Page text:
JACKSONVILLE, Fla. – The National Weather Service warned of a high risk of rip currents at beaches in Northeast Florida and Southeast Georgia on Saturday.
According to Commander Gary Snyder with the Neptune Beach Police Department, a teenager and an adult were caught in a rip current at about 2:30 p.m. It happened near the border of Neptune and Atlantic beaches.
Snyder said a lifeguard went in the water to rescue them. He said both were taken to local hospitals. Their condition was unclear.
Lifeguards said they’d prefer swimmers to stay out of the water, but if swimmers do go in, they’re asking they only into water up to their knees.
“Even if you get into waist-deep water, the current is so strong, as well as the waves breaking that it could sweep you off your feet and you can possibly get stuck in a rip current,” said Lt. Maxwell Ervanian with Jacksonville Beach Ocean Rescue.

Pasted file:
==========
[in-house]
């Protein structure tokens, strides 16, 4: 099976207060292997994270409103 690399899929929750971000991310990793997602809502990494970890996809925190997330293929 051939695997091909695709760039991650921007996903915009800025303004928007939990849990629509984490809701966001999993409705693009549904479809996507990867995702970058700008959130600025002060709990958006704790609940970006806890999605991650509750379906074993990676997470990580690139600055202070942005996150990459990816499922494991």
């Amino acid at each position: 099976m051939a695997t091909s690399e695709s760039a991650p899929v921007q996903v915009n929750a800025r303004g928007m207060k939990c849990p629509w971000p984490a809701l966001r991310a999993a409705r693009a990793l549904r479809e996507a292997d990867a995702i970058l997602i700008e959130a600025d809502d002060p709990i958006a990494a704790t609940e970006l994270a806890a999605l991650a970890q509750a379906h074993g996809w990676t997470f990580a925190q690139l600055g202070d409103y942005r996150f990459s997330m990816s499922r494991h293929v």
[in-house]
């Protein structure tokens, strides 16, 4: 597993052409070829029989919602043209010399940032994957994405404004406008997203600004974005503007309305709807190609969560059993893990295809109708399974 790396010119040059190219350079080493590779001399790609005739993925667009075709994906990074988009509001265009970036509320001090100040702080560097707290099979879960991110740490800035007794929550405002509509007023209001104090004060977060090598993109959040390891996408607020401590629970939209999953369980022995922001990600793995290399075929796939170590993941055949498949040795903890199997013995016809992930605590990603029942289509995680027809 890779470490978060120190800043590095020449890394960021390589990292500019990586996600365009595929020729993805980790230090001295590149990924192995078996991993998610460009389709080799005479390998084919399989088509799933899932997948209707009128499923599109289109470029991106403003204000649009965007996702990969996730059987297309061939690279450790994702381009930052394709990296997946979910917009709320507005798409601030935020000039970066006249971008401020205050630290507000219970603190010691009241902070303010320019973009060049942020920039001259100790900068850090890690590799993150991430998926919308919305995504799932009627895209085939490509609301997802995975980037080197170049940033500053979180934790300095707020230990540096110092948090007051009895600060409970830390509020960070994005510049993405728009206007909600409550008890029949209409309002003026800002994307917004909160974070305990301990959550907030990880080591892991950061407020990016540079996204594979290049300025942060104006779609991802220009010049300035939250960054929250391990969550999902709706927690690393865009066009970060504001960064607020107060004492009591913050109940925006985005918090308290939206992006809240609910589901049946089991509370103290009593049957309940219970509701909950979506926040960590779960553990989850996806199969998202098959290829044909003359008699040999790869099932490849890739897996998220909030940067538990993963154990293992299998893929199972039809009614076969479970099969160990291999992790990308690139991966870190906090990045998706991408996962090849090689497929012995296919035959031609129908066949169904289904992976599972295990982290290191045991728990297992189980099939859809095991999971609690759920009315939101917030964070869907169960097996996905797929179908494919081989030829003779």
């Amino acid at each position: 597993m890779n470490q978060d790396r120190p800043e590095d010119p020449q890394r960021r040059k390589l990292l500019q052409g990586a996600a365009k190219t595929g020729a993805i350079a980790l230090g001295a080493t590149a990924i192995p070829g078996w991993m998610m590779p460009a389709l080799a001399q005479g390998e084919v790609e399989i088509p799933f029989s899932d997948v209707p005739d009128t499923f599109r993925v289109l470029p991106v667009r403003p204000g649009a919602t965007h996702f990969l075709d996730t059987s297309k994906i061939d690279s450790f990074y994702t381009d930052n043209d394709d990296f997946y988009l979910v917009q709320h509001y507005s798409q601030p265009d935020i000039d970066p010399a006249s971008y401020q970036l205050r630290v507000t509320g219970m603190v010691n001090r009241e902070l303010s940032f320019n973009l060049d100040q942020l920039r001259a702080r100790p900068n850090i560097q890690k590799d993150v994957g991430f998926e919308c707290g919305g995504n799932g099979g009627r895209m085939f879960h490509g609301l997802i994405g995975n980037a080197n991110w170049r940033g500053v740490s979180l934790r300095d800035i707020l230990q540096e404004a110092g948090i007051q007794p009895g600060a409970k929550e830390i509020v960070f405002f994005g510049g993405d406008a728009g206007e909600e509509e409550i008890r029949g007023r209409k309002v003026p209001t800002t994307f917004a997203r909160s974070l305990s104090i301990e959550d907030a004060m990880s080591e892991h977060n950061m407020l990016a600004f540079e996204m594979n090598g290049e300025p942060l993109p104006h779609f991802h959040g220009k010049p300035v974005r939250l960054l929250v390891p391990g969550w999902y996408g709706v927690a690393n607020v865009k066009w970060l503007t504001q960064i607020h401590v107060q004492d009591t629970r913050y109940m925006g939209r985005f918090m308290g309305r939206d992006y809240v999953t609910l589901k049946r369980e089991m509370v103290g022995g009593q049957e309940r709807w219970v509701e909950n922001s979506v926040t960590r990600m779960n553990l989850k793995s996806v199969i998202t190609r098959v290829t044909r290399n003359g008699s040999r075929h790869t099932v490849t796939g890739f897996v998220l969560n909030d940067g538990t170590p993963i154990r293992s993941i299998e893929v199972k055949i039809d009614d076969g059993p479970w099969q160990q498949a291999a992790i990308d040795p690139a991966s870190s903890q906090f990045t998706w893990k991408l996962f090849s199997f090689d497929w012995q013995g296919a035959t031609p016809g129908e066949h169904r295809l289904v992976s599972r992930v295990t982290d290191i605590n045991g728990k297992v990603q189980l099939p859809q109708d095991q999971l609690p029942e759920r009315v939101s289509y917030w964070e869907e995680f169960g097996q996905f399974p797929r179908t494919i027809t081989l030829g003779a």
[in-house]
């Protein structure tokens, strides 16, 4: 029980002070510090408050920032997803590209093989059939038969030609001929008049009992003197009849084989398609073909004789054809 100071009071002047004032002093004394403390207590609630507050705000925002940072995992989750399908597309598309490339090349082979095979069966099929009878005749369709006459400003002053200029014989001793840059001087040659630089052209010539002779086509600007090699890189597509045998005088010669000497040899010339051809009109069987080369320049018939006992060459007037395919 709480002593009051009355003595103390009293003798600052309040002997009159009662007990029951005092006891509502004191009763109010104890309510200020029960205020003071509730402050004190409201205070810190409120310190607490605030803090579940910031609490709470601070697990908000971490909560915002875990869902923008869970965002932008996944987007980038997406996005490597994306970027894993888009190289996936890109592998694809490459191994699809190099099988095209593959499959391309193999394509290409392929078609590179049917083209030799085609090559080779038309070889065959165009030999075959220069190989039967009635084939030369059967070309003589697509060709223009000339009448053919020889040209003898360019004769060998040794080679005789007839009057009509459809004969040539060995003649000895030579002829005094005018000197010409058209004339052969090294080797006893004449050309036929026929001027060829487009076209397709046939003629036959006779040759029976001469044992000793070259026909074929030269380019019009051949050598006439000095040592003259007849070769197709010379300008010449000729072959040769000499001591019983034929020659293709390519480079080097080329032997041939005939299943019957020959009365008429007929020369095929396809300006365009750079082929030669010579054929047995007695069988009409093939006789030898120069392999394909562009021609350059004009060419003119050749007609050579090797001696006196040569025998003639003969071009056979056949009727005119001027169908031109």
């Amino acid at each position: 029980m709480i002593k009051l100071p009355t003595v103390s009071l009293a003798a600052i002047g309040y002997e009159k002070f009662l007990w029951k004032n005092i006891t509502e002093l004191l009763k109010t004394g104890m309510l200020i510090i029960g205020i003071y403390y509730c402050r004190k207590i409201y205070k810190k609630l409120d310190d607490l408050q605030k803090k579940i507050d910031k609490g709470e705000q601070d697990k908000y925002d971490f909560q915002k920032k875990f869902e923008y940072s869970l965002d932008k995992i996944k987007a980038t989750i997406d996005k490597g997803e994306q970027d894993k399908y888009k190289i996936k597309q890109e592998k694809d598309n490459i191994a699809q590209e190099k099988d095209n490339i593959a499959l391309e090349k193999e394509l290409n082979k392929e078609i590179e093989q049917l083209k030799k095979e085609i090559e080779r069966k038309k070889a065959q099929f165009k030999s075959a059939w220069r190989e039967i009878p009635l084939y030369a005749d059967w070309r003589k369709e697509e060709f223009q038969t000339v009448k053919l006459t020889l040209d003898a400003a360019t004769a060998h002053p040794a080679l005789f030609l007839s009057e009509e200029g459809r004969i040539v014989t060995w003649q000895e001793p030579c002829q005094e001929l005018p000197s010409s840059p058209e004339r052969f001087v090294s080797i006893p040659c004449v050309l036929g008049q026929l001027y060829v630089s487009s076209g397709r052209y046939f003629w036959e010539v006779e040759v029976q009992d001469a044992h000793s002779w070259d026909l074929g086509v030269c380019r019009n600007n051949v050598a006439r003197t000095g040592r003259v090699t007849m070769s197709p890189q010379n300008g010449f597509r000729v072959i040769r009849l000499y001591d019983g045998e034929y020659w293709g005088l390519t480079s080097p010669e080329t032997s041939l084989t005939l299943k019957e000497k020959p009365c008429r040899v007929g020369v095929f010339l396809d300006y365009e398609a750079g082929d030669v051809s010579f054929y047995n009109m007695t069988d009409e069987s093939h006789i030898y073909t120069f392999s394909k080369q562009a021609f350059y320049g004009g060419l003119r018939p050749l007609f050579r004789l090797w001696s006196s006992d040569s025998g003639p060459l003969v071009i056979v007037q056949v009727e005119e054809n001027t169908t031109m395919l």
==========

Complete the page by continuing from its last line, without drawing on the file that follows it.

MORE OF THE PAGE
The rip current risk is in effect until late in the night. On Sunday, expect a moderate risk for rip currents at the beach.
Lifeguards say to keep yourself safe, check beach conditions before you go, and then when you arrive, look for the color of warning signs and flags.
Green conditions indicate calm currents. Yellow is slightly more dangerous conditions but people can still be in the water. Red means high surf, and or strong currents. If you see two red flags, don’t go in.
If there's ever any question as to what the conditions of the water are, have a conversation with the lifeguard about the potential threats and the direction of the currents.
If you are swimming and feel you are being pulled out to sea in a rip current, here is how to get back to shore:
Lina Pringle contributed to this story.